Jeremy Wilson of the literary journal Triquarterly reviews The Man with Two Arms: "In Billy Lombardo’s new novel, The Man with Two Arms, Henry Granville, a science teacher and baseball nut, looks at the birth of his child as an opportunity for an experiment. Would it be possible to groom a perfectly symmetrical human through a strict campaign that insisted the child perform all his motor functions with both hands? Additionally, Henry wonders what intellectual benefits his self-described “symmetry campaign” might have. Could his child end up perfectly balanced between left-brain and right-brain skills? So, from an early age, Henry’s son Danny must obsessively alternate using his right hand and his left while throwing and hitting a baseball, brushing his teeth, writing and drawing, and everything else you can imagine. The symmetry campaign works—almost too well—as Danny not only becomes the greatest baseball player the world has ever seen, but also gets burdened with a mild case of clairvoyance. But with baseball superstardom comes the inevitable gaze of the public eye, and the constant attention and expectations threaten to destroy Danny, his family, and the game that he loves.
To say that The Man with Two Arms is just another sports book would be like saying Danny Granville is just another baseball player. As Henry tells Danny late in the novel, “You’re about something much bigger than baseball,” so is Lombardo’s novel. The title alone speaks to freakishness, a sideshow act that charges admission, and by doing so inherently asks several intriguing questions. How does the world define and react to unique talent? Are these talents gifts or burdens? What responsibility do people with these “freakish” talents have to the public? Danny echoes other talented superstars who often just want to be left alone to do what they do best. But when you are that good at baseball, or at anything, you become something more than an individual with individual wants and desires.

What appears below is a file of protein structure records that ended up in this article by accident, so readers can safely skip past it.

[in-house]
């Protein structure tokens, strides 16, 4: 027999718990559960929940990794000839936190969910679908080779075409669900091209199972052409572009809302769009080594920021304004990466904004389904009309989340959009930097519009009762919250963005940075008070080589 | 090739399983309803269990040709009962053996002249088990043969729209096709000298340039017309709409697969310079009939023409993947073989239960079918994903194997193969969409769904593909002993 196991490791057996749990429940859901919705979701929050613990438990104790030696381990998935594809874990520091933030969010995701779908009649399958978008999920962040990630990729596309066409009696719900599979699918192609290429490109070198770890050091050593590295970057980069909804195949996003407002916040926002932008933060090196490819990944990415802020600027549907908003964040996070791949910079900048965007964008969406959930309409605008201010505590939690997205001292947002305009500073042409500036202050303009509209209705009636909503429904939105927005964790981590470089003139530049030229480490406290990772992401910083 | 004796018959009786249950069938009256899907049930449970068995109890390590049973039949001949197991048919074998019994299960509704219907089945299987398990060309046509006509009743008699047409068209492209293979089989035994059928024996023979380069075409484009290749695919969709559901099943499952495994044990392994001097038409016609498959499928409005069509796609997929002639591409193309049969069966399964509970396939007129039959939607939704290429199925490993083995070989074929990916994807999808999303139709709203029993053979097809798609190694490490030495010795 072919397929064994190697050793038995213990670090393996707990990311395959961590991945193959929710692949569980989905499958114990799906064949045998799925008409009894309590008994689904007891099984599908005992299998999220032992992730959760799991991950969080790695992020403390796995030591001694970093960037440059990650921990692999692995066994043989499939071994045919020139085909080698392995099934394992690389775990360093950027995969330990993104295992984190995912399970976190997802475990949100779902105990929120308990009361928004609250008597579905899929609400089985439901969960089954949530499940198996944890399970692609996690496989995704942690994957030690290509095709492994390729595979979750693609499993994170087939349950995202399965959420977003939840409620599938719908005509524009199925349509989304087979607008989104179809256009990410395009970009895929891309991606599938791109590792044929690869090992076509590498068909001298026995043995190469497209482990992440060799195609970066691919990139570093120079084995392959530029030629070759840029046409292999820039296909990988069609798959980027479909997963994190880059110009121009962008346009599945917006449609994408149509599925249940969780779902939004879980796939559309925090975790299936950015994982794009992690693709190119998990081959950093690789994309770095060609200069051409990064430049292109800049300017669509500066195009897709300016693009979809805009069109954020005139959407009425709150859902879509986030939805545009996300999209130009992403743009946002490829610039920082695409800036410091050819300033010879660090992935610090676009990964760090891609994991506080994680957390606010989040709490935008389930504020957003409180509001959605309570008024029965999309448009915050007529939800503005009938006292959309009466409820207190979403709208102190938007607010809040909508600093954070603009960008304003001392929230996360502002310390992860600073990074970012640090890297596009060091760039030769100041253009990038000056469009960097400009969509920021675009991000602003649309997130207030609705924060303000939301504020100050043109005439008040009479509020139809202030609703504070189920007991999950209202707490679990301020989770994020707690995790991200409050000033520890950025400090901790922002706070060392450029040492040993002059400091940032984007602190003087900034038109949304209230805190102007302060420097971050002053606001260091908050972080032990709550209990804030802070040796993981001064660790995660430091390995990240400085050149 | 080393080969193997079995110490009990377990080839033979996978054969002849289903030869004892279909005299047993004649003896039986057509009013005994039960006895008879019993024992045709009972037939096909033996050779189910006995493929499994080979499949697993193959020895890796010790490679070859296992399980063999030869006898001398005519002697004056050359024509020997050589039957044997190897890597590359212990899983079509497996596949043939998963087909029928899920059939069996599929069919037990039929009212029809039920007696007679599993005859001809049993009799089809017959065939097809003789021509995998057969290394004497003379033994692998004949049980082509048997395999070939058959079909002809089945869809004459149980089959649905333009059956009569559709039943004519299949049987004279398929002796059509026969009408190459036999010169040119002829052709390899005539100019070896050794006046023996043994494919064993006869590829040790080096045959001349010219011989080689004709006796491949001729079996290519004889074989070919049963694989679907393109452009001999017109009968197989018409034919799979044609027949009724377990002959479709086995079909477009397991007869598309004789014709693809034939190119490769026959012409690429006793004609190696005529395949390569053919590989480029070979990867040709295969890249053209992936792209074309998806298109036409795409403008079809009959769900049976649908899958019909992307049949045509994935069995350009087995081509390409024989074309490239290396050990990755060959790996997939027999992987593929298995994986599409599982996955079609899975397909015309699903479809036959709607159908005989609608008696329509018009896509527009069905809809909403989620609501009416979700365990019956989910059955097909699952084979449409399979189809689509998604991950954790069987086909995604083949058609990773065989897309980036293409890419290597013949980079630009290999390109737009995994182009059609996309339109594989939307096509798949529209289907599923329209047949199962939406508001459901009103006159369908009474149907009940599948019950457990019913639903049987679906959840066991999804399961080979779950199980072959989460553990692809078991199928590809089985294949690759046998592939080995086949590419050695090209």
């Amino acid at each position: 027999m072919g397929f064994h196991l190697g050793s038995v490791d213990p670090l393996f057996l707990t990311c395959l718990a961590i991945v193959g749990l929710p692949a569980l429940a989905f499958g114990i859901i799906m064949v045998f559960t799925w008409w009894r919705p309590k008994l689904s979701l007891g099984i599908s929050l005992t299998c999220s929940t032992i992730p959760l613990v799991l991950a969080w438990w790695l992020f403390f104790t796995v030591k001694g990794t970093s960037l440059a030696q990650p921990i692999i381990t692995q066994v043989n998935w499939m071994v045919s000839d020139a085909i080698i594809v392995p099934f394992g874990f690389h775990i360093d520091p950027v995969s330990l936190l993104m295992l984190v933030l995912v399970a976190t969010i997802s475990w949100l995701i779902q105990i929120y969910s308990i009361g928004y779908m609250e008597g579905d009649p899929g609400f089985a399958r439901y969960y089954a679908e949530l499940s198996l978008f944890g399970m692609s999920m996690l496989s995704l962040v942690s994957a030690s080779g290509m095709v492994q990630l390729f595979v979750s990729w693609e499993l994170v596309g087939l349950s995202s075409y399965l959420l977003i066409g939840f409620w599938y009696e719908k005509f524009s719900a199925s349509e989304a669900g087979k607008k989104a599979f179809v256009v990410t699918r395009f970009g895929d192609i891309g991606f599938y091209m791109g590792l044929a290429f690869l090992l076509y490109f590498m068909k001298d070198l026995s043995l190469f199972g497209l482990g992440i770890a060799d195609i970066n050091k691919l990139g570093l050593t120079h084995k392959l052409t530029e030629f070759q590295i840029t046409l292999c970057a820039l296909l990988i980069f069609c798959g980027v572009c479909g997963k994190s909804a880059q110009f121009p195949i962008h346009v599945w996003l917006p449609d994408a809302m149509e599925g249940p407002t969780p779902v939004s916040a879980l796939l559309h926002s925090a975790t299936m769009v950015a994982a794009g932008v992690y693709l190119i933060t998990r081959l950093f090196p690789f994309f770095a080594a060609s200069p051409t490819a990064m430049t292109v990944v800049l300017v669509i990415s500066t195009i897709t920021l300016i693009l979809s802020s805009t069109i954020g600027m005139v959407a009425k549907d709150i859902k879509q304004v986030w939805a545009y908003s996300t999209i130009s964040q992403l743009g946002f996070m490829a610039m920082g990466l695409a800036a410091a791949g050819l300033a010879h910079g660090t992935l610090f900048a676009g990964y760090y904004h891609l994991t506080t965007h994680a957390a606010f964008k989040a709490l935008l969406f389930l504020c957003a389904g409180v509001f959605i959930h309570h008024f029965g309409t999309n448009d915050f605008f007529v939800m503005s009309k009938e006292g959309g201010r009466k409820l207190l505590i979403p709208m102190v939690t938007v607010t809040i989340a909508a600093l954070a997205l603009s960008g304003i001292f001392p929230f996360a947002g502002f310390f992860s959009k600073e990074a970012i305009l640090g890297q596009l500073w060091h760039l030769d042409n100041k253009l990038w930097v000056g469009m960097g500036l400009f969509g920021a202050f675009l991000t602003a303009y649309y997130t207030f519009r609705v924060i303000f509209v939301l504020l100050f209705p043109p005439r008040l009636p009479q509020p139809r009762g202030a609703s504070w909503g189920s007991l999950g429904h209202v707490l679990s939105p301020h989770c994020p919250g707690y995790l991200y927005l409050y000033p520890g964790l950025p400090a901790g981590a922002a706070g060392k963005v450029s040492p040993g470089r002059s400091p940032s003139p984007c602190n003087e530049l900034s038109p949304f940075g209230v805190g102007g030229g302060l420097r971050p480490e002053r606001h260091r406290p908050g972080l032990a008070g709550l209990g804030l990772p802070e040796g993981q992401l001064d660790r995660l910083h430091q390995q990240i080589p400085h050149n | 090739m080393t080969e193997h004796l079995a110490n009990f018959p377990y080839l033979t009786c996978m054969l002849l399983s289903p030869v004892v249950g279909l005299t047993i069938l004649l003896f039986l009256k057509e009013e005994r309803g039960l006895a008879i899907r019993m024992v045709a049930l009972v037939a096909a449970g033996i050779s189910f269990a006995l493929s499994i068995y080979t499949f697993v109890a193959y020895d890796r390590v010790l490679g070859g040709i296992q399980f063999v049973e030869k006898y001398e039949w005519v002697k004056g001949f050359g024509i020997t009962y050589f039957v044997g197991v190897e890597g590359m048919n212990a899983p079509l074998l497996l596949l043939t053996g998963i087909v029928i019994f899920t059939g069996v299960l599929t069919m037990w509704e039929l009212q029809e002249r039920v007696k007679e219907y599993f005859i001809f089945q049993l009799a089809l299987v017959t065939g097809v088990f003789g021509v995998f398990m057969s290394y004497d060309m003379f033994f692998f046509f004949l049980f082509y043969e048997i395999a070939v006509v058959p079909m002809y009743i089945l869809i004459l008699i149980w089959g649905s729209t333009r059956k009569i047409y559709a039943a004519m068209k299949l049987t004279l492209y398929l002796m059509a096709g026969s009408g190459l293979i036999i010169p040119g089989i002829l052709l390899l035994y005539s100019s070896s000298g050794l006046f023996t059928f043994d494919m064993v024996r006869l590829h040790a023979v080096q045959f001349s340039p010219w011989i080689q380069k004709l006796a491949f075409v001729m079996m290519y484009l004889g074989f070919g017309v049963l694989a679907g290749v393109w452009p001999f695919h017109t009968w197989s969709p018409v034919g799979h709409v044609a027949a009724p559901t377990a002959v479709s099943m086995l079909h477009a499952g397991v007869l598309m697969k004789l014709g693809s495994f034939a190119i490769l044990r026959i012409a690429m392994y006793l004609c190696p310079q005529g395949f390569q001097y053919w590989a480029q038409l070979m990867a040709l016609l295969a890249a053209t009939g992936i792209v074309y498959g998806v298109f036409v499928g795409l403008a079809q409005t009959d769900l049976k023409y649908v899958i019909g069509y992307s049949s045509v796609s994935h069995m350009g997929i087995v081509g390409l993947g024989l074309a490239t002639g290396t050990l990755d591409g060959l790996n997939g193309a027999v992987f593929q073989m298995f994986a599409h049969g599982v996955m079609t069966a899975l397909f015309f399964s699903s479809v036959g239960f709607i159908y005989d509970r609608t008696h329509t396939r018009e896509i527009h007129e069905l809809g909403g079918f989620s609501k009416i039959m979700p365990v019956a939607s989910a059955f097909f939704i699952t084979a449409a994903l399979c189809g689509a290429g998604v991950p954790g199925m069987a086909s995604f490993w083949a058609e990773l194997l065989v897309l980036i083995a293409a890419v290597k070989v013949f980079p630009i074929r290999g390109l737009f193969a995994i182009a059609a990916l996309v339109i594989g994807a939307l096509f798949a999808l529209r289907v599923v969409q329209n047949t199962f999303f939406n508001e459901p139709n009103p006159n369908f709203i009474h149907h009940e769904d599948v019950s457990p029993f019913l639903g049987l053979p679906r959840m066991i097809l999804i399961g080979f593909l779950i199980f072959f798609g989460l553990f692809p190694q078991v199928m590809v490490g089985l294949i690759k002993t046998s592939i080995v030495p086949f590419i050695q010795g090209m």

Playing for the Chicago Cubs, Danny evolves into a type of messiah, the chosen one who could redeem a franchise for a century of suffering. “It seemed as though the world had been made for [Danny]—that when God, or whomever, had first come upon the excellent idea of a world, he had done so with the image of Danny Granville in his head. [ . . . ] It was possible, even, that God had waited this long billions of years in anticipation for that to happen.” But can anyone, even the greatest baseball player ever, be expected to hold up under such an enormous burden of responsibility? Or perhaps a better question might be, does he even have a responsibility?
Questions of science and art, family and responsibility, fate and chance, the individual and society, permeate the depths of what is on the surface a simple story rendered in a youthful and fable-like style. Lombardo cut his teeth onstage at Chicago’s Uptown Poetry Slam, and, in addition to two other collections of short stories, has recently published a collection of poems, Meanwhile, Roxy Mourns. His background as a poet shows in his musical descriptions of simple movements. “Henry poured Killian’s Red into his pint glass from the still parade of knobbed options on tap, filled it to the lip of the mug and walked as though the floor were a tightrope beneath him.” Lombardo paints the pouring of a beer as a triumphant act in a circus performance.
Similar delight comes in searching for all the symmetries Lombardo has deposited throughout the book: the Granvilles live equidistant between Wrigley Field and Comiskey Park; the basement of their house is devoted to science and baseball, while the top floor is devoted to love and art. But part of me wishes there were more balance in the narrative design, something in the way the book was structured that also spoke to questions of balance and symmetry. The novel is broken into three nine-chapter sections, like three baseball games. But why not two, a perfect doubleheader? Book One chronicles Danny’s younger years, Book Two his teenage years, and Book Three his professional days with the Chicago Cubs. Yet the book’s most interesting and important conflicts don’t emerge until Book Three, with the onset of adulthood and all of its requisite dramas. For me, that’s way too late in the game.
After the media scrutiny becomes too much, and Henry gets painted as a modern Victor Frankenstein, Danny asks, “Why can’t I just play baseball?” The book itself—like Danny, his parents, and his girlfriend—seems to want to keep Danny forever young, an innocent boy playing a boy’s game for its sheer enjoyment. Lombardo recognizes this as an impossibility, but can’t help himself from wishing it could be true."